paternalism


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Related to paternalism: medical paternalism
Forensics The interacting with a patient as a father would with a child—e.g., surrogate decision-making, which may limit autonomy or be contrary to the patient’s wishes
NIHspeak Making decisions for others against or apart from their wishes with the intent of doing them good

paternalism

(pă-tĕr-năl-ĭzm)
A type of medical decision making in which health care professionals exercise unilateral authority over patients. When patients are competent to make their own choices and health care professionals seek to act in the patients' best interests, shared decision making is preferable, because it encourages dialogue, preserves autonomy, fosters responsibility, and allows for adaptation.
References in periodicals archive ?
In both of these cases, the charge of paternalism might depend on a mistaken inference about the actor's intentions.
Perhaps this approach can also be counted as a form of soft paternalism insofar as it is steering people toward active decisions, when people have not actively decided in favor of active decisions!
This is not for the usual reason--i.e., that mandates restrict peopl 's choices; paternalism, as I use the term, is about the assumptions policymakers make about people's choices and preferences when designing policy, not the substance of the policy itself.
The article concludes with a discussion about how the reasons for monitoring users in a news media context are related to both positive and negative aspects of paternalism.
Our concerns about cognitive hazards have only grown since 2006, as governments and other organizations' taste for paternalism has increased.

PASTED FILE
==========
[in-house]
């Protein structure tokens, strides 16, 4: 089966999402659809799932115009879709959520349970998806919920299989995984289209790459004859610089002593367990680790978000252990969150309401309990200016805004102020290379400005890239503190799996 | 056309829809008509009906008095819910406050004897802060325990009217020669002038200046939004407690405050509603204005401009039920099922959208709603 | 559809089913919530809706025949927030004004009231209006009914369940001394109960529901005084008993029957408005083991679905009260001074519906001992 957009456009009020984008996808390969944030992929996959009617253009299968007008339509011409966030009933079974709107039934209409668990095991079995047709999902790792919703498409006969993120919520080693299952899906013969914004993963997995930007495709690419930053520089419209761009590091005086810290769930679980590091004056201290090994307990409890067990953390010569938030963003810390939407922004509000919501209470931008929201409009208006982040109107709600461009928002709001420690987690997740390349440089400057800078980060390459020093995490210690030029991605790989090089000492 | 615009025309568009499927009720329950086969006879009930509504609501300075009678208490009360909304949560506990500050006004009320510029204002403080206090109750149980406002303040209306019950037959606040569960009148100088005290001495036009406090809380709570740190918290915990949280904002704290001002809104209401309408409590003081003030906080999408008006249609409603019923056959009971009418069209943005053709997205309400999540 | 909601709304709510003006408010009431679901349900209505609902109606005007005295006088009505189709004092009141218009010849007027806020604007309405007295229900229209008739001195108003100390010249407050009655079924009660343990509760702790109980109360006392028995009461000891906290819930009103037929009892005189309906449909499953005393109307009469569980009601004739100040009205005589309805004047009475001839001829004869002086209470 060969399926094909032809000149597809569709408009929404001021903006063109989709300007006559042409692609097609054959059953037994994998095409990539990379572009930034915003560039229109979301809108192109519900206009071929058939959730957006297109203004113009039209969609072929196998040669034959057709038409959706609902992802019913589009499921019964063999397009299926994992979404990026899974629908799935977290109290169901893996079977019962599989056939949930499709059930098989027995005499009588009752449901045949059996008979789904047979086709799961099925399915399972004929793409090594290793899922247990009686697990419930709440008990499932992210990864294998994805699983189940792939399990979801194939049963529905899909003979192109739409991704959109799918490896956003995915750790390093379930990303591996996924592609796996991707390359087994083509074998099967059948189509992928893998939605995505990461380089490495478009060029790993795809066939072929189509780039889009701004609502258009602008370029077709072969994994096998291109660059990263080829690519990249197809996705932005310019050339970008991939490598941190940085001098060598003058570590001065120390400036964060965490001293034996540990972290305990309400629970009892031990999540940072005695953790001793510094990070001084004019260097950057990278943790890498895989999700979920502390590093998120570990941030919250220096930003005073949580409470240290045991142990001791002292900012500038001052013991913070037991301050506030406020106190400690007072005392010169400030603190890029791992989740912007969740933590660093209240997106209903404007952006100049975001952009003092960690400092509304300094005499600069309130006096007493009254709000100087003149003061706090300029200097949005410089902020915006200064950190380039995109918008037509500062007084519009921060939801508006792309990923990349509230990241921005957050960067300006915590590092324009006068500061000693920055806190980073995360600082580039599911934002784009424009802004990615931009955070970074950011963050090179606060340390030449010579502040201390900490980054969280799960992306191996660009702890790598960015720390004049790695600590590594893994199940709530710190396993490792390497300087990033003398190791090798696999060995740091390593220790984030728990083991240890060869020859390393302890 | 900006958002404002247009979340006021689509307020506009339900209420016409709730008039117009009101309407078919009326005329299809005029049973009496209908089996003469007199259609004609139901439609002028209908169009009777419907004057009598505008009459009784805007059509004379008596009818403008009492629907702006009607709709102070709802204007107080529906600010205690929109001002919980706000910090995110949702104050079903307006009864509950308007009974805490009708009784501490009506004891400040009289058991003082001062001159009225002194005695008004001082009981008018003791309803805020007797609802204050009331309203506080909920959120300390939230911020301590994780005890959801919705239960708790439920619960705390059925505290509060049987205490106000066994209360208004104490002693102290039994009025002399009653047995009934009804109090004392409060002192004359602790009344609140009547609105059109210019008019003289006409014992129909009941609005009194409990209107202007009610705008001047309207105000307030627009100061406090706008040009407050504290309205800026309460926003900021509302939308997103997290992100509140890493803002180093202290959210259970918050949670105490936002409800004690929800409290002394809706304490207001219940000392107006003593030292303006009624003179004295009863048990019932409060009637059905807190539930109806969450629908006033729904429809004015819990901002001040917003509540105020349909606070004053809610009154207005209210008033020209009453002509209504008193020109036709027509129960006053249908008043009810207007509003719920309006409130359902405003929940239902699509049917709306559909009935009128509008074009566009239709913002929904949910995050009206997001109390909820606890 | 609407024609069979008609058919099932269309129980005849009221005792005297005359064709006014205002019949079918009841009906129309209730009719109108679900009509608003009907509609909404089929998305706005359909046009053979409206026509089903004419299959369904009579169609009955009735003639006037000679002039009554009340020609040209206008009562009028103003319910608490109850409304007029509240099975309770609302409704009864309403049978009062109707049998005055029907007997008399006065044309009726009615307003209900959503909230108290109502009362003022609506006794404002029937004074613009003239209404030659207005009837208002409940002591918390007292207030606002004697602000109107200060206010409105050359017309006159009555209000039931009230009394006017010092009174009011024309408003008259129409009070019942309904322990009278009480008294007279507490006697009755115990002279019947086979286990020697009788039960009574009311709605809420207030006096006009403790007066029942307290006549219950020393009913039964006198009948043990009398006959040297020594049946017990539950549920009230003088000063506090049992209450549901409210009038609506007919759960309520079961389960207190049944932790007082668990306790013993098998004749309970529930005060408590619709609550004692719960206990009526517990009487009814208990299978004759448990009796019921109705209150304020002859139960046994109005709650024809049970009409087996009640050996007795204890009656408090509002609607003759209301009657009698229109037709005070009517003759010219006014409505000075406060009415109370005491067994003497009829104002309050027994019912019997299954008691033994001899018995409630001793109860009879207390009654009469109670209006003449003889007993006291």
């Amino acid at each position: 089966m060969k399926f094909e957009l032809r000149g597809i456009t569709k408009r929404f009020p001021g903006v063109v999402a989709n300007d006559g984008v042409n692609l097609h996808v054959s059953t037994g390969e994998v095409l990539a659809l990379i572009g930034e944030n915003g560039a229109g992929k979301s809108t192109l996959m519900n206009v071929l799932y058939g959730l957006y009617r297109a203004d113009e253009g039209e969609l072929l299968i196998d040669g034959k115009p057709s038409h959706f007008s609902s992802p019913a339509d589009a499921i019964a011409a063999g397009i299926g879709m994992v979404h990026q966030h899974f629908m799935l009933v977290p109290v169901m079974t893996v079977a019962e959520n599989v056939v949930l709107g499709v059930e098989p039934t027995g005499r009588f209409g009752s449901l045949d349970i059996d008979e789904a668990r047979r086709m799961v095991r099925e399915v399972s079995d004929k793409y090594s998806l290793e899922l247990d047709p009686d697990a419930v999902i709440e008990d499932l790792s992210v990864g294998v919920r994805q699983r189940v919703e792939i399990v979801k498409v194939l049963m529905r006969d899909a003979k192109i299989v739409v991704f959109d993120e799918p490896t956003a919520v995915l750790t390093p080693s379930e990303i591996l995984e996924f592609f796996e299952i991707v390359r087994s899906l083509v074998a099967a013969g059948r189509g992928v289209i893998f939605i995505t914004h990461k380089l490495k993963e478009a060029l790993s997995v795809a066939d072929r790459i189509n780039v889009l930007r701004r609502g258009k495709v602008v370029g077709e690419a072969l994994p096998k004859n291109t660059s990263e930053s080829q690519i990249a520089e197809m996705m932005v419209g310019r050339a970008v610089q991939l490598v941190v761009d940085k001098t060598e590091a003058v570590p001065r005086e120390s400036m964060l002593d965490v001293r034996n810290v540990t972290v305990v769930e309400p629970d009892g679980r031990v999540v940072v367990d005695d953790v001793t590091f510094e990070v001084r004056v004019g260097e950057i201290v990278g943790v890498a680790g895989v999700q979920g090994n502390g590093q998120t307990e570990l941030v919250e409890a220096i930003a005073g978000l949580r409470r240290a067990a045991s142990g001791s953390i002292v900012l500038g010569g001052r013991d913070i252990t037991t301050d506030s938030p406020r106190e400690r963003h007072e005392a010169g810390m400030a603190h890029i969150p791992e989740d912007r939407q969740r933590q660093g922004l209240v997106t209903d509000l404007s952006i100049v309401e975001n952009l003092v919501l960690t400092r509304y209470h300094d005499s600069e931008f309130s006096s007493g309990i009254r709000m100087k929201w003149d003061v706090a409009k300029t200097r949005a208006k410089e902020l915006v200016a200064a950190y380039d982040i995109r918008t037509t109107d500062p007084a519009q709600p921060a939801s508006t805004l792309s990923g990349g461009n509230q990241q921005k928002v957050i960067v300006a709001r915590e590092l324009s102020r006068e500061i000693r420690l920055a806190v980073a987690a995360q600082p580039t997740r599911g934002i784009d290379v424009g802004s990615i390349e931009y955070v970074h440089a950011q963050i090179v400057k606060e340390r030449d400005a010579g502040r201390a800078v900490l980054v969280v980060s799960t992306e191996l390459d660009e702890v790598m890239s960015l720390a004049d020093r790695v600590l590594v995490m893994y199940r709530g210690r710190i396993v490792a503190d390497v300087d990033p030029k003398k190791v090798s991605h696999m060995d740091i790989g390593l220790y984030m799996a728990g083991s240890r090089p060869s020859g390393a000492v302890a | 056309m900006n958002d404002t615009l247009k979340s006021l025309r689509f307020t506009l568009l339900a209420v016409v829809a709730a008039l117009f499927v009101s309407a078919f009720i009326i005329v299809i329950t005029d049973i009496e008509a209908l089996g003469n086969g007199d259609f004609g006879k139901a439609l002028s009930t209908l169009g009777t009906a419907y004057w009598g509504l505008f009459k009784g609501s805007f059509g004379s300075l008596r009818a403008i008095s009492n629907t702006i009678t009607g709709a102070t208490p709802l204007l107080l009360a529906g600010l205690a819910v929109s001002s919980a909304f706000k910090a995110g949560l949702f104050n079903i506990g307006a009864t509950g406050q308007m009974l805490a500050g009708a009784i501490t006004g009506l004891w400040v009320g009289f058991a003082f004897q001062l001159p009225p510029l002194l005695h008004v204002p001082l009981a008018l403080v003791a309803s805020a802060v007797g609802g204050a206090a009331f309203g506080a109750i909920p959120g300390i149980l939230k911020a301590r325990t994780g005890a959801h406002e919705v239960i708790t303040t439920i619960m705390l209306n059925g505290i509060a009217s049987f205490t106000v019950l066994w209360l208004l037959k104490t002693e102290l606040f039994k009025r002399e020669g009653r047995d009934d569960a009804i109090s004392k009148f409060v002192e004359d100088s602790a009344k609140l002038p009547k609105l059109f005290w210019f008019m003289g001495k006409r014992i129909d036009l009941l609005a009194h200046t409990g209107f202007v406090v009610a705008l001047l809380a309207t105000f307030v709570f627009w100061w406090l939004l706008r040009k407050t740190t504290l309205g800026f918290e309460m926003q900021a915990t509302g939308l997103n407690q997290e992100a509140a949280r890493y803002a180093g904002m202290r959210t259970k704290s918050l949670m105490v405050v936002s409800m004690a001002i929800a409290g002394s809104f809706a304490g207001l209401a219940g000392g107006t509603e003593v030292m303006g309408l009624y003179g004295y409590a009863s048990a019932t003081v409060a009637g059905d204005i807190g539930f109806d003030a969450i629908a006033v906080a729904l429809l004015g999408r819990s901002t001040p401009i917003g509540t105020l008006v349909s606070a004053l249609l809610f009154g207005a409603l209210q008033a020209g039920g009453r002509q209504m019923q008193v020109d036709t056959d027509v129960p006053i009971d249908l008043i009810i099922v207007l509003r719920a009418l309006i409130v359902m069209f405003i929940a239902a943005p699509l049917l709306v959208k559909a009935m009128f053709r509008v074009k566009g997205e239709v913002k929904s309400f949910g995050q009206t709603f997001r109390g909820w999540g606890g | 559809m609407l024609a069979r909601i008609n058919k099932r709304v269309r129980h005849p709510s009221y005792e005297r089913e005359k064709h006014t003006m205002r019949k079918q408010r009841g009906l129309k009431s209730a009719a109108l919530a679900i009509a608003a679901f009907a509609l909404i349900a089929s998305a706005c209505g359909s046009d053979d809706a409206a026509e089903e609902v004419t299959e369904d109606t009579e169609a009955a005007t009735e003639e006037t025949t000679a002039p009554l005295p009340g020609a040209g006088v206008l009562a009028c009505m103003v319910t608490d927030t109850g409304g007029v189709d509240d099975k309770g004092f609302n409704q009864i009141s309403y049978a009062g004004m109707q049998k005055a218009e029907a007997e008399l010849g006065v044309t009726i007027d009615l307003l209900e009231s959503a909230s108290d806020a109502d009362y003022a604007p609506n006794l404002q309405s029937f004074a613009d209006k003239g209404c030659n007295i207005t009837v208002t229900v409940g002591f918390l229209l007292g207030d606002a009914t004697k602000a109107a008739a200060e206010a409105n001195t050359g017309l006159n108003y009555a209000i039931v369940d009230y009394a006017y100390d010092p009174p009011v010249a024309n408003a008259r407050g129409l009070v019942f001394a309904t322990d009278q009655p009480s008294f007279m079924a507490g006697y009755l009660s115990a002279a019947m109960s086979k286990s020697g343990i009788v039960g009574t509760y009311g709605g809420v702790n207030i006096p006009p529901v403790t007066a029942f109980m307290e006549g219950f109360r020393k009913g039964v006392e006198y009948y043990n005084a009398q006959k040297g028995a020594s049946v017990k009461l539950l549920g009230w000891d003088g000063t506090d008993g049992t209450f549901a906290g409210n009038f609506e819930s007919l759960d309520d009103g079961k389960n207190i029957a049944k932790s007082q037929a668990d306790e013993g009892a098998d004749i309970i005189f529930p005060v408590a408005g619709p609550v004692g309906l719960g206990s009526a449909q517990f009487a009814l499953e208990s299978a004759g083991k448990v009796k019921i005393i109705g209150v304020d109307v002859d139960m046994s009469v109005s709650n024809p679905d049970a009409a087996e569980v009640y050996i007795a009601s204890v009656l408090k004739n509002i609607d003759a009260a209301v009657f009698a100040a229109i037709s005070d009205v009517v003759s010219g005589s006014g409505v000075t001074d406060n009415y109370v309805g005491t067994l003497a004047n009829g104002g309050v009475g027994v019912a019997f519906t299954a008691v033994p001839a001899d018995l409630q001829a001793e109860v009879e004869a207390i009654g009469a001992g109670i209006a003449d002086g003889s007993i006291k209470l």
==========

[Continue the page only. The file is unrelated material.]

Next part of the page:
While Everett's speculative fiction imagines southern literature outside the racial logics of paternalism, his focus on paternalism as a key social relation in understanding southern whiteness is not without precedent.
The tensions and problems that may arise from ordinary beings's use of upaya-kausalya in practical life addressed here are: (1) hubris, (15) (2) paternalism, (3) the projection of needs, wants, or desires, and (4) a failure to help.
In recent years, there have been vigorous debates about freedom of choice, paternalism, behavioral economics, individual autonomy, and the use of defaults.
There are various forms of paternalism: an important distinction is between weak and strong.
Paternalism still denies individual autonomy, White argues, "by blocking or manipulating choice to promote the interest imposed by the paternalist" (p.
Part 3 explores the implications of care-agapism for generosity, benevolent paternalism, and most notably forgiveness; while part 4 offers a rich reading of Pauline justification in Romans as vindicating the justice of God's generosity.
Corner Brook's Townsite was built by Bowater and its predecessors and generated fringe towns that became centres for small businesses and subsistence work; these areas were not company-controlled and lacked basic amenities provided in the town site, but they also allowed some individuals to escape the paternalism of the company Eventually, in the 1950s, the Townsite amalgamated with the fringe areas; in the previous decade, however, Bowater had already begun its retreat from the increasingly expensive support structures created through its paternalism.